The lighting of the Christmas, or holiday, tree is one of the most anticipated and festive events for communities across the nation. Outside of parades honoring veterans or fireworks displays on July 4, few events bring communities together during the year as the lighting of the local Christmas tree.
It is an opportunity for children to experience the wonder of the season and perhaps see Santa Claus. The tree-lighting event is also a time for neighbors to become reacquainted over a cup of hot chocolate or coffee. Even though in recent years the displaying of the Christmas tree on public property has prompted constitutional issues involving the separation of church and state, the tree itself has become a symbol of civic pride, and it brings communities together.
24/7 Wall St. has compiled a list of the tallest Christmas tree in every state. We tapped sources such as media reports, state and city chambers of commerce, forestry commissions, the National Christmas Tree Association, and Christmas tree associations in various states to assemble the list. Since many of the tallest trees have yet to be raised for this holiday season, we used the best available information from last year for the list. Many of the tree-lighting traditions use natural trees such as Scotch pine, Douglas fir, Fraser fir, Balsam fir, and white pine. Other localities have opted for artificial trees, and 24/7 Wall St. has included those as well. Heights for trees in some states are estimates.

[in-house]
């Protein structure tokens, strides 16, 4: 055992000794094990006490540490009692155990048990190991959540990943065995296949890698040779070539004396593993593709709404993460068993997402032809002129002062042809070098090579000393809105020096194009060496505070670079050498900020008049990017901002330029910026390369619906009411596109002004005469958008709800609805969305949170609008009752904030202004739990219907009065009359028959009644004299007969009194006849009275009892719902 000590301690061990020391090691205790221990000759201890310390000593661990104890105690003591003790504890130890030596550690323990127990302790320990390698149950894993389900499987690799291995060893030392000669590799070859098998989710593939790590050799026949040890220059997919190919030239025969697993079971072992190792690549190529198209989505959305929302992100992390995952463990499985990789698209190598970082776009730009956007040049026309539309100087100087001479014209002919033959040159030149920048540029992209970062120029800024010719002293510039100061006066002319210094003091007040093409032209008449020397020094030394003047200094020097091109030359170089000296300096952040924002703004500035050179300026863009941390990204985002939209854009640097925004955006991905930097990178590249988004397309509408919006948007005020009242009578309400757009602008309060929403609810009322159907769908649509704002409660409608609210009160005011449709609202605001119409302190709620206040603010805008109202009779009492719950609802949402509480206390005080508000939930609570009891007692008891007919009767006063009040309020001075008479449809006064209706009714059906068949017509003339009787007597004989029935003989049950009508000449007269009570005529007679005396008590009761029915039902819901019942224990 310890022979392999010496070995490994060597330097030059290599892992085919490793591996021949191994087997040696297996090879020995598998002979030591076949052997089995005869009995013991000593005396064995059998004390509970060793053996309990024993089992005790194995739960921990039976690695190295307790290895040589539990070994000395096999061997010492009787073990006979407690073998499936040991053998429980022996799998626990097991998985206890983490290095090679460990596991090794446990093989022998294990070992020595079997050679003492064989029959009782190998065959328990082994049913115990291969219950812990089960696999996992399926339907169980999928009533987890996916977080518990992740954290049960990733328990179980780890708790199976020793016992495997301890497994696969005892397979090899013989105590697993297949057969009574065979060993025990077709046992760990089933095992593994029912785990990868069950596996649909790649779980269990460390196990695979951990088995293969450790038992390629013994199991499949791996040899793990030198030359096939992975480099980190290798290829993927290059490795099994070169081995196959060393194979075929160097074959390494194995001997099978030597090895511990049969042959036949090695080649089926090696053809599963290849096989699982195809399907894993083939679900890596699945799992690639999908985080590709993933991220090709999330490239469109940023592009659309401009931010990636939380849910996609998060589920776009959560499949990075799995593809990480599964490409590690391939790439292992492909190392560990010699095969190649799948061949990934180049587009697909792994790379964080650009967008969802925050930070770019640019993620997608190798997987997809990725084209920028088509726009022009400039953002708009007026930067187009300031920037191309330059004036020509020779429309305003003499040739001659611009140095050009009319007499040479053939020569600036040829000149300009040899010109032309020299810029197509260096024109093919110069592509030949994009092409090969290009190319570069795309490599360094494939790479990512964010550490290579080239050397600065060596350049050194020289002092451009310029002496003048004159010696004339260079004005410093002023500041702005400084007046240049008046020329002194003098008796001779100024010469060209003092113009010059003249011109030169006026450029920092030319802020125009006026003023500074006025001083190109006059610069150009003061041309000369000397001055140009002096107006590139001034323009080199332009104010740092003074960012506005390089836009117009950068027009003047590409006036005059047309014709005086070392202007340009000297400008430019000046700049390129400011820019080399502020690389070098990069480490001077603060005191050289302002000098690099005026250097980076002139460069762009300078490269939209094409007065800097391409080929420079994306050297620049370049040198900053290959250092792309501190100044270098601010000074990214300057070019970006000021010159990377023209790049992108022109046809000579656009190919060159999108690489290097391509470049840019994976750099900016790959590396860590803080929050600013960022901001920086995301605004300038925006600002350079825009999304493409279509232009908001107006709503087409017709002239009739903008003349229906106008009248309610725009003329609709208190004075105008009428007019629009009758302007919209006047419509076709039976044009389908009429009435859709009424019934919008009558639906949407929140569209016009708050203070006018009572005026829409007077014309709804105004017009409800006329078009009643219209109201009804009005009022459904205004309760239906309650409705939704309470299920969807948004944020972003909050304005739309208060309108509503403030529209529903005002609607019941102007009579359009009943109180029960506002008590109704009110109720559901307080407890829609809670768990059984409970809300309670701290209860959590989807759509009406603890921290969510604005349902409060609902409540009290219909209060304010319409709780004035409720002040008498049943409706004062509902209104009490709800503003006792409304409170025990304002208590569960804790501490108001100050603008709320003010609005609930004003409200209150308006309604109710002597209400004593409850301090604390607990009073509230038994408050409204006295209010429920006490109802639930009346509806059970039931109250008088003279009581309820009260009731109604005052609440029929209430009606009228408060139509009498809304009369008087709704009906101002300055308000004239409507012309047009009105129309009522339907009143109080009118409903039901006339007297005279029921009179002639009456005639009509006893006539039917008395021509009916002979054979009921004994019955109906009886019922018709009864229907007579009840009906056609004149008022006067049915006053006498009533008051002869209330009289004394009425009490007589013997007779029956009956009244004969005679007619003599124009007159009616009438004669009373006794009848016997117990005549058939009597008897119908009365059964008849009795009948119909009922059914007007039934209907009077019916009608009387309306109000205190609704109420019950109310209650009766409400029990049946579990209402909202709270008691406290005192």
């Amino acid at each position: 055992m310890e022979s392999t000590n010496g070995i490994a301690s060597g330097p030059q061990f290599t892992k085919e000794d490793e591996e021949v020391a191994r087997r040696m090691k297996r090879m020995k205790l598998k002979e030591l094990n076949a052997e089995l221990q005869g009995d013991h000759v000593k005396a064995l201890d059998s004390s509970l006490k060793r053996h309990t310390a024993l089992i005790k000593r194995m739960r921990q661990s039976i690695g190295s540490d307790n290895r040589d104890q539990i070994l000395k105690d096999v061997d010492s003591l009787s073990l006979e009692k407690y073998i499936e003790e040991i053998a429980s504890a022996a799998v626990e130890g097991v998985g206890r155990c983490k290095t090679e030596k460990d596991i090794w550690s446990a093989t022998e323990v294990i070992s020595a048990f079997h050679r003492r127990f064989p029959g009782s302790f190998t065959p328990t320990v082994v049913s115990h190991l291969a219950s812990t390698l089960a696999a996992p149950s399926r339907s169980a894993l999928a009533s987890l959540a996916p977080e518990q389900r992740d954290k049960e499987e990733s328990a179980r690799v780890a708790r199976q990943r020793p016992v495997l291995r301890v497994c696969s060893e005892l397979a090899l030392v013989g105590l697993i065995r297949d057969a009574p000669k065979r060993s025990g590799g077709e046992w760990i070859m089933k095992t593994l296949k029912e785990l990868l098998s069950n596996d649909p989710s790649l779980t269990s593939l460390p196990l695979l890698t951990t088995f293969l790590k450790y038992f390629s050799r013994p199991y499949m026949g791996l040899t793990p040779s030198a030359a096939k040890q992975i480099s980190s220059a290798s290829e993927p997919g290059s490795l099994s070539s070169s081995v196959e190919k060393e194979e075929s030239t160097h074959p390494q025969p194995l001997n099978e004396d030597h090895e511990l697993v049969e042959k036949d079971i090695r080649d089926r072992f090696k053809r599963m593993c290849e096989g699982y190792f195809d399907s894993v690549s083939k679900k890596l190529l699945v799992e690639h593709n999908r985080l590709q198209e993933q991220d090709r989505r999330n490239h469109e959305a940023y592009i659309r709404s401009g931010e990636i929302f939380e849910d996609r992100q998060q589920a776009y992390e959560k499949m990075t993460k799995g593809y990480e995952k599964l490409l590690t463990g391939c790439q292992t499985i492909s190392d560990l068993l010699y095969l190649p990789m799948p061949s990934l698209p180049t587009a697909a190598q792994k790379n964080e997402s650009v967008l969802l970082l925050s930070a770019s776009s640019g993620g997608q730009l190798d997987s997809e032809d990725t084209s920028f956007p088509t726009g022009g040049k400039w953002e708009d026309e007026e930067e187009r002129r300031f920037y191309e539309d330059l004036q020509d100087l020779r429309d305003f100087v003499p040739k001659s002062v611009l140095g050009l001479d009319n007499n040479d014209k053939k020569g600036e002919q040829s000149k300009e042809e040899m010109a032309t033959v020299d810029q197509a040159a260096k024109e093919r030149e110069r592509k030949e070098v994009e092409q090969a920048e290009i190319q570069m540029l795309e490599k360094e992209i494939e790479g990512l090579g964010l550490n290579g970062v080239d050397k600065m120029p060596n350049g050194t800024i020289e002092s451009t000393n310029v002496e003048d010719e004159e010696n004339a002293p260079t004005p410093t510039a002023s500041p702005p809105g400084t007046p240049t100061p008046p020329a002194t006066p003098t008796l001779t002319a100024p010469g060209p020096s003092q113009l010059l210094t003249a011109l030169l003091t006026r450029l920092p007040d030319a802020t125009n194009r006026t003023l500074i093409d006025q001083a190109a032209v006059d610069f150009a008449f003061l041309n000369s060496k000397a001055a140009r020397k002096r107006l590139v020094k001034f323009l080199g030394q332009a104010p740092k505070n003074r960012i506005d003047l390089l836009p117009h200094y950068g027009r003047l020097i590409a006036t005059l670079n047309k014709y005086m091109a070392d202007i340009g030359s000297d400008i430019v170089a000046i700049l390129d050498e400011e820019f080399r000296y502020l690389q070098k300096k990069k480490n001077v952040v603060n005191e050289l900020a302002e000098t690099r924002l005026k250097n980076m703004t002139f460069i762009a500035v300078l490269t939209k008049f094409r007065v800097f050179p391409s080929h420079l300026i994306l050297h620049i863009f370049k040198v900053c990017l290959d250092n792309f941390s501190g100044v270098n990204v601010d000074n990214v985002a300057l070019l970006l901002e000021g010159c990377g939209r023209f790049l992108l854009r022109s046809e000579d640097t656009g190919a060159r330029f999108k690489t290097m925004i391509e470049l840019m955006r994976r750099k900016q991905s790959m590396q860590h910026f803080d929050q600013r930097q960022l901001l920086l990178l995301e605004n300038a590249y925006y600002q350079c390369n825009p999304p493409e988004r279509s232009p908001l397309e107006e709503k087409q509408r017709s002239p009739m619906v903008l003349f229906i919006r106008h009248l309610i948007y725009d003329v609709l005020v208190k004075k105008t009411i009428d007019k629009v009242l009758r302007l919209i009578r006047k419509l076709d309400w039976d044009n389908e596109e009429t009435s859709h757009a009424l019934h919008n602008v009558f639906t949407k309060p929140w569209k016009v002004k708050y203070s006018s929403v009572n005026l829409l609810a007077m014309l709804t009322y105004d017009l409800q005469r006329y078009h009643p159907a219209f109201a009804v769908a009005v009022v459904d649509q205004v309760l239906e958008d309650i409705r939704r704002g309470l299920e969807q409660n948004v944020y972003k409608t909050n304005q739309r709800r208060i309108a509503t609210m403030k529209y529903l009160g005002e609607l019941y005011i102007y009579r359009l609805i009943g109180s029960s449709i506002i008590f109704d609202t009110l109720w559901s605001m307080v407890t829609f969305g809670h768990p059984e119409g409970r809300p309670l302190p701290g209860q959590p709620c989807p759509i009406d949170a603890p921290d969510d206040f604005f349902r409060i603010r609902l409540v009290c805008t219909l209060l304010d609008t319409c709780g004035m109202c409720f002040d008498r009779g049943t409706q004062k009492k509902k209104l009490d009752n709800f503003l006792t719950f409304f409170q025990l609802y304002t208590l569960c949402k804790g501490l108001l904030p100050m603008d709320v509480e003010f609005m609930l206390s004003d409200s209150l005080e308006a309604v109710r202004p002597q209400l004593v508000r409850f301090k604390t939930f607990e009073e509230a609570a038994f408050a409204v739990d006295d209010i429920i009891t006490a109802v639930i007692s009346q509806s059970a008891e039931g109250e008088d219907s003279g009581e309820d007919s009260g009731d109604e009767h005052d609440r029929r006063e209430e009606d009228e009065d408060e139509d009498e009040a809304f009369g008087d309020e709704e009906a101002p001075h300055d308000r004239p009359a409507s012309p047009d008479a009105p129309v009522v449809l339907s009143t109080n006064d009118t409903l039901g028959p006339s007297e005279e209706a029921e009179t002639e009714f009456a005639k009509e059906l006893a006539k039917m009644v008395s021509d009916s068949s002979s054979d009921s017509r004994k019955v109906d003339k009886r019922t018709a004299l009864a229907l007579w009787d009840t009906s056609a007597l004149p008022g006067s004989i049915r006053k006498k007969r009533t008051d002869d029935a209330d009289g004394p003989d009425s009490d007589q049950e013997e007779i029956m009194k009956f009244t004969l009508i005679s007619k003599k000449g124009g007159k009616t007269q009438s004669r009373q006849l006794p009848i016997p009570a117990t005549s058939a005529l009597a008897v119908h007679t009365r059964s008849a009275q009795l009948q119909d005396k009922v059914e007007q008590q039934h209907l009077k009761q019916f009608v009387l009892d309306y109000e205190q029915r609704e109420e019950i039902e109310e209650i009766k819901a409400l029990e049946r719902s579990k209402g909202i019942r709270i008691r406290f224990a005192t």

We can thank Edward H. Johnson, a colleague of Thomas Edison, for first electrically illuminating a Christmas tree at his home in New York City in 1882. Electricity allowed Christmas trees to glow for days, and soon they began to appear in town squares and eventually malls across the country. That tradition has led to such celebrated tree-lighting extravaganzas as the annual ceremony at Rockefeller Center, which began during the Great Depression and is televised every year.
One of the more poignant tree-lighting ceremonies occurs in Boston. The Christmas tree there is a gift from the province of Nova Scotia, Canada in gratitude for Boston’s help following the 1917 explosion of an ammunition ship that devastated the city of Halifax and killed almost 2,000 people.
Even if you don’t know the lyrics of “O Tannenbaum,” grab a hot chocolate, pull on your scarf, and enjoy 24/7 Wall St.’s list of the tallest Christmas tree in every state.